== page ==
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Jun 1, 2008

Sunday June 1, 2008 Ed Voile

Theme: END IT

23A: End it: THROW IN THE TOWEL

30A: End it: PULL THE PLUG

56A: End it: KISS GOODBYE

83A: End it: ADMIT DEFEAT

104A: End it: CALL IT QUITS

118A: End it: WASH ONE'S HANDS OF

17D: End it: GRIND TO A HALT

28D: End it: SAY UNCLE

64D: End it: HAVE DONE WITH

71D: End it: PACK IT IN

Hmm, 118A is weak, isn't it? Overall, I like these theme entries. This constructor Ed Voile does have some great theme ideas. Here are some more: bring it to a standstill, stem the tide, cut short, put a period to, pull the check-string, chuck up the sponge, fall/drop by the wayside, what else can you think of?

However, this whole puzzle proved itself to be a huge PROBLEM (1A: Challenging situation) for me earlier. I really have a LOT's wife's fear of looking back at this puzzle now. Way too many names (total 18, excluding some other TV/Movie character names). And some of the cluing are very yawn-provoking and lacking in creativity. Let's see:

15A: Third-baseman Wade: BOGGS. Another baseball HOFer. The price of his baseball cards somehow does not reflect his HOF status. I don't understand why.

78A: Dressler or Osmond: MARIE. Why not clue Tennis star MARIA Sharapova during the French Open week? (Updater later: Sorry for the MARIA mistake)

79A: Lauder of cosmetics: ESTEE

99A: Johnson of "Laugh-in": ARTE. It's also ART in Italian, Spanish and Portuguese.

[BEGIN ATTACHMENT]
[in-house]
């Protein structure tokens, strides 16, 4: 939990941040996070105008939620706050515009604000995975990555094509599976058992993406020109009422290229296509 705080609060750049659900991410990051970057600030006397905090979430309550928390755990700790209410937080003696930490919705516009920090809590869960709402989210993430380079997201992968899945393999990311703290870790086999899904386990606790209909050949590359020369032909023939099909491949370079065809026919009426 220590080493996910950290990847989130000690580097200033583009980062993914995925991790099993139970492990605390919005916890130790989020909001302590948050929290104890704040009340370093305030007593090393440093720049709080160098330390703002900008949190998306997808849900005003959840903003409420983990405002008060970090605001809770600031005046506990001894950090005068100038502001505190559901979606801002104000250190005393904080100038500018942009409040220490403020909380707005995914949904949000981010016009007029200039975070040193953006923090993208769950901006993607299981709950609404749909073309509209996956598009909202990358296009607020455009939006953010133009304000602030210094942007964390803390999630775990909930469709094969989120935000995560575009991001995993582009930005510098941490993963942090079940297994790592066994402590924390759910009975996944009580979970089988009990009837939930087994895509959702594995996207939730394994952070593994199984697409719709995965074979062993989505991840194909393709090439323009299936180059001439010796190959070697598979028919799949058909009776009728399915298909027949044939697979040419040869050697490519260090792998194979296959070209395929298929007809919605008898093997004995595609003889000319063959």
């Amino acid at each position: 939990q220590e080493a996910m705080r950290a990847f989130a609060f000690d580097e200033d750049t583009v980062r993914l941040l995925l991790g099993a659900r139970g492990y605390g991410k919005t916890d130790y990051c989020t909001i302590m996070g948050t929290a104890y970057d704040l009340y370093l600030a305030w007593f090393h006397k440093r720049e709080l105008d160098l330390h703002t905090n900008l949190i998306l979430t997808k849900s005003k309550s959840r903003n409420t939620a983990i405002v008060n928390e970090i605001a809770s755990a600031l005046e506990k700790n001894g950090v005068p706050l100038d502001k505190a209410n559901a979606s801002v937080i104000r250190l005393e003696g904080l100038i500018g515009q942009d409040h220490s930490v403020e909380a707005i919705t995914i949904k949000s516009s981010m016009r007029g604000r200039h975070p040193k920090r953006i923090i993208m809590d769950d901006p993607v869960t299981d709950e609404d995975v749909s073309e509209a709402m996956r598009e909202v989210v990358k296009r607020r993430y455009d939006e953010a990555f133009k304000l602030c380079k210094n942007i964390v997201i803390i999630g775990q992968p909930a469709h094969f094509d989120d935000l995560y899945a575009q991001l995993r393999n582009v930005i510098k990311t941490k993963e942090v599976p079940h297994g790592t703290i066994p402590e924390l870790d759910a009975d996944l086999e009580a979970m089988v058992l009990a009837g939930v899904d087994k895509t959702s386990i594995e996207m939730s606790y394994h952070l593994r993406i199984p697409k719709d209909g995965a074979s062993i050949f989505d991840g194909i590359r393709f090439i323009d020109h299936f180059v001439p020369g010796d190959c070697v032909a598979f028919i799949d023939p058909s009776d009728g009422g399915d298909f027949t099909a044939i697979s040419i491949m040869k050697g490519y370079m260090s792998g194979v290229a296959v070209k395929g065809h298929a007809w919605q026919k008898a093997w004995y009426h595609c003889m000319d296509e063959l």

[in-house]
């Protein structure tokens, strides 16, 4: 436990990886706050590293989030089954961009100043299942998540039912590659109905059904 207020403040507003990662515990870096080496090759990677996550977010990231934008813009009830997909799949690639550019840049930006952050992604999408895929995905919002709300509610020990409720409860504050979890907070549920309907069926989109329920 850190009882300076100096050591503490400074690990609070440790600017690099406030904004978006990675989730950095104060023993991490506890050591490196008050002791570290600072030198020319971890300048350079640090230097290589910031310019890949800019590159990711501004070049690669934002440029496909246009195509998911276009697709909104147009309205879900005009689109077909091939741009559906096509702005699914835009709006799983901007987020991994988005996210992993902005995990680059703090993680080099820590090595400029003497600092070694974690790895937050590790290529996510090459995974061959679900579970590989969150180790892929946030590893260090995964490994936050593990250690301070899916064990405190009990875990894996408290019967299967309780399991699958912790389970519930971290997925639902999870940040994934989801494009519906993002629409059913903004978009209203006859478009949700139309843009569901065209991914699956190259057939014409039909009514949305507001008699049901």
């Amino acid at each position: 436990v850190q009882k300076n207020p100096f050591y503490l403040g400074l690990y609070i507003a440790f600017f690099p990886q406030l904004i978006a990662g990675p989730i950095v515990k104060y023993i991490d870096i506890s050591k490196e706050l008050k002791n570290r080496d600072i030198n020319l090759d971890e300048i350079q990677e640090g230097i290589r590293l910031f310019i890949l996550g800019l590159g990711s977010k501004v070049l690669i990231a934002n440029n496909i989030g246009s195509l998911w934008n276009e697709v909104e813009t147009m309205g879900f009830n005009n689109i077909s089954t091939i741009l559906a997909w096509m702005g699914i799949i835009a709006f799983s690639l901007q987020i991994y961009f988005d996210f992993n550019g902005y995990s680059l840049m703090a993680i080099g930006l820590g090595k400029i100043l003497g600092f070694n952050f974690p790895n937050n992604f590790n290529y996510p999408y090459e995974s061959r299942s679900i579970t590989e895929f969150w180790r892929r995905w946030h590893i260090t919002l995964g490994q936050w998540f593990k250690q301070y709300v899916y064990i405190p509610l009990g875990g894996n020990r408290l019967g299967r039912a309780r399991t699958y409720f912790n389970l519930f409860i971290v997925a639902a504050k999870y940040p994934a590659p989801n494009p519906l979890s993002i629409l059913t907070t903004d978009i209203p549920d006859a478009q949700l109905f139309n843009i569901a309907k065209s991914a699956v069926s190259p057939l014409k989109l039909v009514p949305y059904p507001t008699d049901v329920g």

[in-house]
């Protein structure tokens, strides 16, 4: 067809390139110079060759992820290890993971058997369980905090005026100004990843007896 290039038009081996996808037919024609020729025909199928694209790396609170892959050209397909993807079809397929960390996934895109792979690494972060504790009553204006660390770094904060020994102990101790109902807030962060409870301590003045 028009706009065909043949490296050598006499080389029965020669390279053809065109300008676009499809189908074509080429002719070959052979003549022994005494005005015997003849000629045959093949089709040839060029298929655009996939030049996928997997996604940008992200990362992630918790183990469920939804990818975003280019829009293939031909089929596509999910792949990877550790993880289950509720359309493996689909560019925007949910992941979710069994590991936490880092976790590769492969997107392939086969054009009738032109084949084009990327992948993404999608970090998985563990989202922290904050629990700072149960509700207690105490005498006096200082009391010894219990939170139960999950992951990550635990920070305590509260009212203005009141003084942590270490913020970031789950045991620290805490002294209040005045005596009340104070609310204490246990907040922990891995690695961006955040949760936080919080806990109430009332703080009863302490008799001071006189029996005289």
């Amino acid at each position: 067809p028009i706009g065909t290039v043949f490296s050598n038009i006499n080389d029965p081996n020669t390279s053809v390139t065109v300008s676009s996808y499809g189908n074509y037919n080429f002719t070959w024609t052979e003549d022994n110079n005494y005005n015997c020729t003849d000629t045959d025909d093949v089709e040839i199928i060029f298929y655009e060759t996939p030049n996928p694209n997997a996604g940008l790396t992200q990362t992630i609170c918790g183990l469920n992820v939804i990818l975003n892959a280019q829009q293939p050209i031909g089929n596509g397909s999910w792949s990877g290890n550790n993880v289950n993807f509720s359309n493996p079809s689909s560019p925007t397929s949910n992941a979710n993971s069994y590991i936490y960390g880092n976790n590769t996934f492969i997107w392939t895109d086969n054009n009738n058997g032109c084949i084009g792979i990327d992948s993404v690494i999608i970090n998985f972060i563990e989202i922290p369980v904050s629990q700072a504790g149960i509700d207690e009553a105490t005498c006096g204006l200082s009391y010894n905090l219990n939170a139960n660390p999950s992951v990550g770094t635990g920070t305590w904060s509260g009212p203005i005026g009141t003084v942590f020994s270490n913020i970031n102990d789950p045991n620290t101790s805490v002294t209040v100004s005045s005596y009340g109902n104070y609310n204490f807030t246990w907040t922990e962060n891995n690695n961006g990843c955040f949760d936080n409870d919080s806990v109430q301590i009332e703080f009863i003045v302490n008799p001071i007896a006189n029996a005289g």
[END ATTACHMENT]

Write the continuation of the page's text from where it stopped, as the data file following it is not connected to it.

100A: Leibman and Howard: RONS. Know Howard, not Leibman.

111A: Neal's "Hud" co-star: NEWMAN (Paul)

125A: Old-time singer Lenya: LOTTE

130A: "Gone with the Wind" composer: STEINER (Max). Vaguely heard of him. He was also the composer for "Casablanca".

2D: Defensive hockey great Bobby: ORR

6D: Nobel Prize winner Wiesel: ELIE. Is Wiesel the only ELIE in this world? Who designed Halle Berry's 2002 Oscar dress?

12D: Mandel and Long: HOWIES

13D: Eugene and Ed: O'NEILLS. If I were the Editor, I would clue O'NEILLS as Tip and Ed. See the clue for 38A: Man of the house (DAD)? Tip O'NEILL's memoir is "Man of the House", which has been sitting on my bookshelf for over 3 years.

32D: Arthur C. __: CLARKE. Author for 2001: A Space Odyssey.

40D: "Airplane" star: HAYS (Robert)

50D: Baird and Keane: BILS. Know Keane (The Family Circus), not Baird.

96D: Old time journalist Nellie: BLY. I simply forgot her name. Saw this clue before.

97D: Guinness and Waugh: ALEC. This is another unbearably boring clue.

103D: Elliott of "The Spitfire Grill": ALISON. Not a familiar name to me. Only know ALISON Krauss. Love this Stick with me Baby...yes, we will find a way.

Once again, three annoyingly tedious Roman numerals in one puzzle:

27A: Roman 103: CIII

115A: 4th century date: CCCI

121D: MCII halved: DLI

And 3 difficult affixes:

77A: Both: pref.: AMBI. Ambilateral & Ambidextrous for example.

110A: Full of: suff. ULENT. Opulent & Corpulent & Fraudulent.

16D: Serpentine: pref: OPHI. Toughie. Ophidia & Ophiology.

Also new to me: CARIOLE, SHERDS (only knew SHARDS), GARDA (Irish police), SPICA, OPA, GAMBA, TIMBALS, SAHEL, ATONS, AREOLAR and FAGEN.

ACROSS:

8A: Auditory range: EARSHOT

20A: One-horse carriage: CARIOLE. No idea. Here is a picture.

21A: Car color combo: TWO TONE

25A: Chess side: WHITE

28A: Net fisherman: SEINER

29A: Brightest star in Virgo: SPICA. Stranger to me.

33A: Math fig. COEF (Coefficient)

42A: Bowl over: SLAY. I was only familiar with the "kill by violence" side of SLAY.

45A: Of iris rings: AREOLAR. Hard one. Completely unknown to me.

51A: Newspaper nickname: TRIB. Which one?

53A: Groups of nine: ENNEADS